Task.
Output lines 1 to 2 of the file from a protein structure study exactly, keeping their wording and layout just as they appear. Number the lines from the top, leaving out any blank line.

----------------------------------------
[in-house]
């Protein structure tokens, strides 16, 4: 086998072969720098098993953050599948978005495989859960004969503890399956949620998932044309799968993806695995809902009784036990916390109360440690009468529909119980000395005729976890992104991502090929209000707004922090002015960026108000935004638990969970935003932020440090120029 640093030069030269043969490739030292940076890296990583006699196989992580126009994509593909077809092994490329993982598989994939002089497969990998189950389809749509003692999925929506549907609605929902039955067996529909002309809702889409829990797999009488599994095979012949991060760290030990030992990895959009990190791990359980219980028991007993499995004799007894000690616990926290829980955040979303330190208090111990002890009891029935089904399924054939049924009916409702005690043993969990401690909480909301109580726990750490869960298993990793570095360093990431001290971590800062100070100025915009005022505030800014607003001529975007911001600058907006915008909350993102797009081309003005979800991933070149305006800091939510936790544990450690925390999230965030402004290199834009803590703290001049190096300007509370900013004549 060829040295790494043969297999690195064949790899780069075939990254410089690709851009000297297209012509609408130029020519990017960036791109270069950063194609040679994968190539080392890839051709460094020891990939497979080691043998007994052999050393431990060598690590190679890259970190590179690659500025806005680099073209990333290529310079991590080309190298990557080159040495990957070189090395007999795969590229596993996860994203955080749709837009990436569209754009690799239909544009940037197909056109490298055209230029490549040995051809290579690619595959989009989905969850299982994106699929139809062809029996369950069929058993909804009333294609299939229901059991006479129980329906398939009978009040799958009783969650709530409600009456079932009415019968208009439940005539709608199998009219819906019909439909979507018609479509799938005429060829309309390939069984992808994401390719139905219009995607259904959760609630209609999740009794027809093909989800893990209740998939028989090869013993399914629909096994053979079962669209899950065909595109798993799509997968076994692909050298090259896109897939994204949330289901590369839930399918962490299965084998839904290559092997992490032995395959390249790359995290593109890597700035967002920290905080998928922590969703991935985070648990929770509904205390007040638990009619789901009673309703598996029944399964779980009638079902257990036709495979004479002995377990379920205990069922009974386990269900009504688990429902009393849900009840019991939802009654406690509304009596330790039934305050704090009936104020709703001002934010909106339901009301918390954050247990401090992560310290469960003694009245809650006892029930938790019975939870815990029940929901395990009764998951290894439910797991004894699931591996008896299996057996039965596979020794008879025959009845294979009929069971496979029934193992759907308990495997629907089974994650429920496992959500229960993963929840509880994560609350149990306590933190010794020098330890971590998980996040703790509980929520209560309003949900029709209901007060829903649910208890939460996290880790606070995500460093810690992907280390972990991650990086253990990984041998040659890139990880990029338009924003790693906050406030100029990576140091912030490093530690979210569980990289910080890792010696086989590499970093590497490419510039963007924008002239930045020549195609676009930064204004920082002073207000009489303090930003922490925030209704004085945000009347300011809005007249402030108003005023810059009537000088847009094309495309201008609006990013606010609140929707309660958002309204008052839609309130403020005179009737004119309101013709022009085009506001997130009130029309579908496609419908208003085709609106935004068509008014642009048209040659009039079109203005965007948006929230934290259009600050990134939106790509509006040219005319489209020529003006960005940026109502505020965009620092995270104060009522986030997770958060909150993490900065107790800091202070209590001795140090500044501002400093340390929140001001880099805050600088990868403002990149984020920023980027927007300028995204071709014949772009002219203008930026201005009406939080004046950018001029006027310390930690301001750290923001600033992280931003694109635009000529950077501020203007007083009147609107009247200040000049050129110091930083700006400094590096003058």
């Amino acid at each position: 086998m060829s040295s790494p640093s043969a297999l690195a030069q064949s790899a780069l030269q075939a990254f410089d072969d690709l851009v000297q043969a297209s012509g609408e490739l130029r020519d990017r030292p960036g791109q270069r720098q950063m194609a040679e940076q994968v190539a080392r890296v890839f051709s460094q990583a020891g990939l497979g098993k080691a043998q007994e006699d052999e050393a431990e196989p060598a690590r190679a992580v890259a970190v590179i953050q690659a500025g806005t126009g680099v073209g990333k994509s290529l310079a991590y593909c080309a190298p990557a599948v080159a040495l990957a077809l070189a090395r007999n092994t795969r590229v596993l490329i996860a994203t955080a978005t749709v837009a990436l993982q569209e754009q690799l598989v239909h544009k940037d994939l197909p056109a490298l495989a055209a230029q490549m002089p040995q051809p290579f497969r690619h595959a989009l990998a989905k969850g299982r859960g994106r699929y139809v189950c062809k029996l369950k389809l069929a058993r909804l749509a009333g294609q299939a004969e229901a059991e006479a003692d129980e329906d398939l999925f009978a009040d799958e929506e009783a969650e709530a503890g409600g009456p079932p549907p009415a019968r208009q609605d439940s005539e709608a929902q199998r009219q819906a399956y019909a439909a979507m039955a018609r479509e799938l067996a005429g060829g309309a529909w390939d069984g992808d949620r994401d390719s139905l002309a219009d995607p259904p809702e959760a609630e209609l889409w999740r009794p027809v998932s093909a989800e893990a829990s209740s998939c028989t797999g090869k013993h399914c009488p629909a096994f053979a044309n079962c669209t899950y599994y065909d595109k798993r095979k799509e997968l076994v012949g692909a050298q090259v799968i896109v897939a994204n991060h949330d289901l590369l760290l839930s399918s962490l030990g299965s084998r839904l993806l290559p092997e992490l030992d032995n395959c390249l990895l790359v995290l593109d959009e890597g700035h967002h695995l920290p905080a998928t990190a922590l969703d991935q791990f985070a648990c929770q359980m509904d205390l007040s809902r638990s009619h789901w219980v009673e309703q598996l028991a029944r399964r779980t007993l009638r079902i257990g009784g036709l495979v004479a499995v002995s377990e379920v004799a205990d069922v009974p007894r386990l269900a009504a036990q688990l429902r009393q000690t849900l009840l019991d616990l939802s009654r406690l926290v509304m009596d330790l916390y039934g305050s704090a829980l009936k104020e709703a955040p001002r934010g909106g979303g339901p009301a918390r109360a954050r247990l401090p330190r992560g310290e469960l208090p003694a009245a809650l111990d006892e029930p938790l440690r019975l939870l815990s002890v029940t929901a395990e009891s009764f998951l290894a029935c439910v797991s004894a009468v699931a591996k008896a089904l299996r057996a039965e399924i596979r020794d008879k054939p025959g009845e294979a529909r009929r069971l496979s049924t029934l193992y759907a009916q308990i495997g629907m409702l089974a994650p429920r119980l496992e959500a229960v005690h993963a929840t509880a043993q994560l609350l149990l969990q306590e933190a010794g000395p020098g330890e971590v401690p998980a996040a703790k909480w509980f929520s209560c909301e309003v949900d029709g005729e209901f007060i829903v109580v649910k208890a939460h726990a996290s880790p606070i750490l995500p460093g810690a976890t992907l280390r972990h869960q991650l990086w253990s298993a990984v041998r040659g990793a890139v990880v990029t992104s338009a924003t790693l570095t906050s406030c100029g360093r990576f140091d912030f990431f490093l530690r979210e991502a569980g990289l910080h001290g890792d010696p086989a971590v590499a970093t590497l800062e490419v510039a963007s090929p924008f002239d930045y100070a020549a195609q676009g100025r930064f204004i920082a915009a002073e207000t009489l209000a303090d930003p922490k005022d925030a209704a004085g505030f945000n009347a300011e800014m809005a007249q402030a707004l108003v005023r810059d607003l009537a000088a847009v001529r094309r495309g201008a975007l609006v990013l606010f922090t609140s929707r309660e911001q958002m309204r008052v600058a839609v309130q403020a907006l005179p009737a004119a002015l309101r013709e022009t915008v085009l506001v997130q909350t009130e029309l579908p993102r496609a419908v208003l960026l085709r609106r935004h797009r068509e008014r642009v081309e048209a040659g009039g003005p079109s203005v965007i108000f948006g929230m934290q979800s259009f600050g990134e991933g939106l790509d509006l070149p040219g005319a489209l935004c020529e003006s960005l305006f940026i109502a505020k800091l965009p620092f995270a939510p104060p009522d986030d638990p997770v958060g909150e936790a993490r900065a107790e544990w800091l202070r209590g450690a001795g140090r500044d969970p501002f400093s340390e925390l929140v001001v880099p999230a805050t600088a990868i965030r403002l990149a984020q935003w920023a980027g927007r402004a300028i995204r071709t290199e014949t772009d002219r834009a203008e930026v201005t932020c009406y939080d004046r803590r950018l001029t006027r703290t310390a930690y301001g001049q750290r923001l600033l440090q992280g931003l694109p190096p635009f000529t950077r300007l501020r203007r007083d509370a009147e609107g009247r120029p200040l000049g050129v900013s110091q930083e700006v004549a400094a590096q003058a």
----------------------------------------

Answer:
[in-house]
């Protein structure tokens, strides 16, 4: 086998072969720098098993953050599948978005495989859960004969503890399956949620998932044309799968993806695995809902009784036990916390109360440690009468529909119980000395005729976890992104991502090929209000707004922090002015960026108000935004638990969970935003932020440090120029 640093030069030269043969490739030292940076890296990583006699196989992580126009994509593909077809092994490329993982598989994939002089497969990998189950389809749509003692999925929506549907609605929902039955067996529909002309809702889409829990797999009488599994095979012949991060760290030990030992990895959009990190791990359980219980028991007993499995004799007894000690616990926290829980955040979303330190208090111990002890009891029935089904399924054939049924009916409702005690043993969990401690909480909301109580726990750490869960298993990793570095360093990431001290971590800062100070100025915009005022505030800014607003001529975007911001600058907006915008909350993102797009081309003005979800991933070149305006800091939510936790544990450690925390999230965030402004290199834009803590703290001049190096300007509370900013004549 060829040295790494043969297999690195064949790899780069075939990254410089690709851009000297297209012509609408130029020519990017960036791109270069950063194609040679994968190539080392890839051709460094020891990939497979080691043998007994052999050393431990060598690590190679890259970190590179690659500025806005680099073209990333290529310079991590080309190298990557080159040495990957070189090395007999795969590229596993996860994203955080749709837009990436569209754009690799239909544009940037197909056109490298055209230029490549040995051809290579690619595959989009989905969850299982994106699929139809062809029996369950069929058993909804009333294609299939229901059991006479129980329906398939009978009040799958009783969650709530409600009456079932009415019968208009439940005539709608199998009219819906019909439909979507018609479509799938005429060829309309390939069984992808994401390719139905219009995607259904959760609630209609999740009794027809093909989800893990209740998939028989090869013993399914629909096994053979079962669209899950065909595109798993799509997968076994692909050298090259896109897939994204949330289901590369839930399918962490299965084998839904290559092997992490032995395959390249790359995290593109890597700035967002920290905080998928922590969703991935985070648990929770509904205390007040638990009619789901009673309703598996029944399964779980009638079902257990036709495979004479002995377990379920205990069922009974386990269900009504688990429902009393849900009840019991939802009654406690509304009596330790039934305050704090009936104020709703001002934010909106339901009301918390954050247990401090992560310290469960003694009245809650006892029930938790019975939870815990029940929901395990009764998951290894439910797991004894699931591996008896299996057996039965596979020794008879025959009845294979009929069971496979029934193992759907308990495997629907089974994650429920496992959500229960993963929840509880994560609350149990306590933190010794020098330890971590998980996040703790509980929520209560309003949900029709209901007060829903649910208890939460996290880790606070995500460093810690992907280390972990991650990086253990990984041998040659890139990880990029338009924003790693906050406030100029990576140091912030490093530690979210569980990289910080890792010696086989590499970093590497490419510039963007924008002239930045020549195609676009930064204004920082002073207000009489303090930003922490925030209704004085945000009347300011809005007249402030108003005023810059009537000088847009094309495309201008609006990013606010609140929707309660958002309204008052839609309130403020005179009737004119309101013709022009085009506001997130009130029309579908496609419908208003085709609106935004068509008014642009048209040659009039079109203005965007948006929230934290259009600050990134939106790509509006040219005319489209020529003006960005940026109502505020965009620092995270104060009522986030997770958060909150993490900065107790800091202070209590001795140090500044501002400093340390929140001001880099805050600088990868403002990149984020920023980027927007300028995204071709014949772009002219203008930026201005009406939080004046950018001029006027310390930690301001750290923001600033992280931003694109635009000529950077501020203007007083009147609107009247200040000049050129110091930083700006400094590096003058």